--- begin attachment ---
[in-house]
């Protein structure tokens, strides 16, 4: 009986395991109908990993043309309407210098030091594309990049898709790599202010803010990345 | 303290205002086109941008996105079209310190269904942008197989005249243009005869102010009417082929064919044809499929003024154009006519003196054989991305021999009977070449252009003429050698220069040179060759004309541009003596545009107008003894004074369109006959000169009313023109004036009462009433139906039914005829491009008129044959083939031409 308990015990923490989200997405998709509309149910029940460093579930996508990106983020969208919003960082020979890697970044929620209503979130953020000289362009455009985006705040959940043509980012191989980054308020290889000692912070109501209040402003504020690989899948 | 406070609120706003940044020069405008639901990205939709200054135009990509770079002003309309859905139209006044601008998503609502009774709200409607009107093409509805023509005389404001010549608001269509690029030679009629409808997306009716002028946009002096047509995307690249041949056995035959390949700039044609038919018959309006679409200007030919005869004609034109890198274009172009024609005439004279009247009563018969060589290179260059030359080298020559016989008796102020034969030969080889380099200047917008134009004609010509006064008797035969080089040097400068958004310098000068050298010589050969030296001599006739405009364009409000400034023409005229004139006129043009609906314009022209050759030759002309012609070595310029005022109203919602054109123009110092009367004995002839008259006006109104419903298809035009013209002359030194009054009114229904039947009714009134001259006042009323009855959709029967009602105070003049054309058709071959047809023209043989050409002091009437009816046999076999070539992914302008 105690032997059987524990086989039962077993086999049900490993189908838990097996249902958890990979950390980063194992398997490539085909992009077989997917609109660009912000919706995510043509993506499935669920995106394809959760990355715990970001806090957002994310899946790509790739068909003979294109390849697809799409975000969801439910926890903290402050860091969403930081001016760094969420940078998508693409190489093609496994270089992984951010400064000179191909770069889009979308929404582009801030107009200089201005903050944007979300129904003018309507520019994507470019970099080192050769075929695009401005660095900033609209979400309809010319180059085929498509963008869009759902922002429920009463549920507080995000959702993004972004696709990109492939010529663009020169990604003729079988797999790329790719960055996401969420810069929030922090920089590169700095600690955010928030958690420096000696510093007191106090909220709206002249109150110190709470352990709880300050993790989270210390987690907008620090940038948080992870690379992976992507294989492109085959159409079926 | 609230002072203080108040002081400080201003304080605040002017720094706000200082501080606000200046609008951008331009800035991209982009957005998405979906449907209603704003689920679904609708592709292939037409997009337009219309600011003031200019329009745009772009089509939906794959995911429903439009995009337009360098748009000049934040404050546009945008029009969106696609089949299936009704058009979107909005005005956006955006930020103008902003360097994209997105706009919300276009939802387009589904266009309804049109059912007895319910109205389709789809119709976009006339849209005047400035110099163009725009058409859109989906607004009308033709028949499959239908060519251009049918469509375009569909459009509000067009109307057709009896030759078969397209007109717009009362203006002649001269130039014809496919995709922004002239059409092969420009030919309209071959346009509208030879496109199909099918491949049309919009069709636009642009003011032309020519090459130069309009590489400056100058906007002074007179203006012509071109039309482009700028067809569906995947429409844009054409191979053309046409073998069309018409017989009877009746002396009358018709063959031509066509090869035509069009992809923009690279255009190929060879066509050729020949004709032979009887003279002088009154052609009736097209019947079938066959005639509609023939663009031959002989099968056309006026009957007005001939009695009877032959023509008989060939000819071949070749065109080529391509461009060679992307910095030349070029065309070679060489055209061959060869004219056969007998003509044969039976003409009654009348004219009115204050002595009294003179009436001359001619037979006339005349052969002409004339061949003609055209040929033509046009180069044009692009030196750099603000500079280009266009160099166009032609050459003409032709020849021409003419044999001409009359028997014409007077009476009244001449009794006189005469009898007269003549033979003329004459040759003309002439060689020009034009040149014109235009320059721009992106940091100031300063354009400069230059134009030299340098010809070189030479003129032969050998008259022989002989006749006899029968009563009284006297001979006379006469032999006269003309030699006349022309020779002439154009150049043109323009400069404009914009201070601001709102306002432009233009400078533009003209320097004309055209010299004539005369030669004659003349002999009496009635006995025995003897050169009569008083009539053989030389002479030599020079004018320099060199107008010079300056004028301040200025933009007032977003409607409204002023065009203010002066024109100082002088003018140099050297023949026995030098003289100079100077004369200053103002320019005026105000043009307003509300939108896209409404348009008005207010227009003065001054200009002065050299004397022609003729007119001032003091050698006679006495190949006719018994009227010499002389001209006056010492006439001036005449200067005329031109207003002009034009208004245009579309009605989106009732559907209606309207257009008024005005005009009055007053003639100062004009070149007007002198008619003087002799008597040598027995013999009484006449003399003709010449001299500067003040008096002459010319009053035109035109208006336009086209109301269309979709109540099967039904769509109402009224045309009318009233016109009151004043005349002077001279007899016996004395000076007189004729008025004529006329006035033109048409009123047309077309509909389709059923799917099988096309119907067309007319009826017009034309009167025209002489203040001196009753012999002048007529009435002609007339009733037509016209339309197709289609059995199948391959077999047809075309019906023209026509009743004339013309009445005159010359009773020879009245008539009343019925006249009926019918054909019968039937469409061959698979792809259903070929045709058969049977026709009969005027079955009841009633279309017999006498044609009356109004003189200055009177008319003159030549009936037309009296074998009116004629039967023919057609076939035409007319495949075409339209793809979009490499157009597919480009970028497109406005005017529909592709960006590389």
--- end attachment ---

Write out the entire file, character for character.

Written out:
[in-house]
């Protein structure tokens, strides 16, 4: 009986395991109908990993043309309407210098030091594309990049898709790599202010803010990345 | 303290205002086109941008996105079209310190269904942008197989005249243009005869102010009417082929064919044809499929003024154009006519003196054989991305021999009977070449252009003429050698220069040179060759004309541009003596545009107008003894004074369109006959000169009313023109004036009462009433139906039914005829491009008129044959083939031409 308990015990923490989200997405998709509309149910029940460093579930996508990106983020969208919003960082020979890697970044929620209503979130953020000289362009455009985006705040959940043509980012191989980054308020290889000692912070109501209040402003504020690989899948 | 406070609120706003940044020069405008639901990205939709200054135009990509770079002003309309859905139209006044601008998503609502009774709200409607009107093409509805023509005389404001010549608001269509690029030679009629409808997306009716002028946009002096047509995307690249041949056995035959390949700039044609038919018959309006679409200007030919005869004609034109890198274009172009024609005439004279009247009563018969060589290179260059030359080298020559016989008796102020034969030969080889380099200047917008134009004609010509006064008797035969080089040097400068958004310098000068050298010589050969030296001599006739405009364009409000400034023409005229004139006129043009609906314009022209050759030759002309012609070595310029005022109203919602054109123009110092009367004995002839008259006006109104419903298809035009013209002359030194009054009114229904039947009714009134001259006042009323009855959709029967009602105070003049054309058709071959047809023209043989050409002091009437009816046999076999070539992914302008 105690032997059987524990086989039962077993086999049900490993189908838990097996249902958890990979950390980063194992398997490539085909992009077989997917609109660009912000919706995510043509993506499935669920995106394809959760990355715990970001806090957002994310899946790509790739068909003979294109390849697809799409975000969801439910926890903290402050860091969403930081001016760094969420940078998508693409190489093609496994270089992984951010400064000179191909770069889009979308929404582009801030107009200089201005903050944007979300129904003018309507520019994507470019970099080192050769075929695009401005660095900033609209979400309809010319180059085929498509963008869009759902922002429920009463549920507080995000959702993004972004696709990109492939010529663009020169990604003729079988797999790329790719960055996401969420810069929030922090920089590169700095600690955010928030958690420096000696510093007191106090909220709206002249109150110190709470352990709880300050993790989270210390987690907008620090940038948080992870690379992976992507294989492109085959159409079926 | 609230002072203080108040002081400080201003304080605040002017720094706000200082501080606000200046609008951008331009800035991209982009957005998405979906449907209603704003689920679904609708592709292939037409997009337009219309600011003031200019329009745009772009089509939906794959995911429903439009995009337009360098748009000049934040404050546009945008029009969106696609089949299936009704058009979107909005005005956006955006930020103008902003360097994209997105706009919300276009939802387009589904266009309804049109059912007895319910109205389709789809119709976009006339849209005047400035110099163009725009058409859109989906607004009308033709028949499959239908060519251009049918469509375009569909459009509000067009109307057709009896030759078969397209007109717009009362203006002649001269130039014809496919995709922004002239059409092969420009030919309209071959346009509208030879496109199909099918491949049309919009069709636009642009003011032309020519090459130069309009590489400056100058906007002074007179203006012509071109039309482009700028067809569906995947429409844009054409191979053309046409073998069309018409017989009877009746002396009358018709063959031509066509090869035509069009992809923009690279255009190929060879066509050729020949004709032979009887003279002088009154052609009736097209019947079938066959005639509609023939663009031959002989099968056309006026009957007005001939009695009877032959023509008989060939000819071949070749065109080529391509461009060679992307910095030349070029065309070679060489055209061959060869004219056969007998003509044969039976003409009654009348004219009115204050002595009294003179009436001359001619037979006339005349052969002409004339061949003609055209040929033509046009180069044009692009030196750099603000500079280009266009160099166009032609050459003409032709020849021409003419044999001409009359028997014409007077009476009244001449009794006189005469009898007269003549033979003329004459040759003309002439060689020009034009040149014109235009320059721009992106940091100031300063354009400069230059134009030299340098010809070189030479003129032969050998008259022989002989006749006899029968009563009284006297001979006379006469032999006269003309030699006349022309020779002439154009150049043109323009400069404009914009201070601001709102306002432009233009400078533009003209320097004309055209010299004539005369030669004659003349002999009496009635006995025995003897050169009569008083009539053989030389002479030599020079004018320099060199107008010079300056004028301040200025933009007032977003409607409204002023065009203010002066024109100082002088003018140099050297023949026995030098003289100079100077004369200053103002320019005026105000043009307003509300939108896209409404348009008005207010227009003065001054200009002065050299004397022609003729007119001032003091050698006679006495190949006719018994009227010499002389001209006056010492006439001036005449200067005329031109207003002009034009208004245009579309009605989106009732559907209606309207257009008024005005005009009055007053003639100062004009070149007007002198008619003087002799008597040598027995013999009484006449003399003709010449001299500067003040008096002459010319009053035109035109208006336009086209109301269309979709109540099967039904769509109402009224045309009318009233016109009151004043005349002077001279007899016996004395000076007189004729008025004529006329006035033109048409009123047309077309509909389709059923799917099988096309119907067309007319009826017009034309009167025209002489203040001196009753012999002048007529009435002609007339009733037509016209339309197709289609059995199948391959077999047809075309019906023209026509009743004339013309009445005159010359009773020879009245008539009343019925006249009926019918054909019968039937469409061959698979792809259903070929045709058969049977026709009969005027079955009841009633279309017999006498044609009356109004003189200055009177008319003159030549009936037309009296074998009116004629039967023919057609076939035409007319495949075409339209793809979009490499157009597919480009970028497109406005005017529909592709960006590389």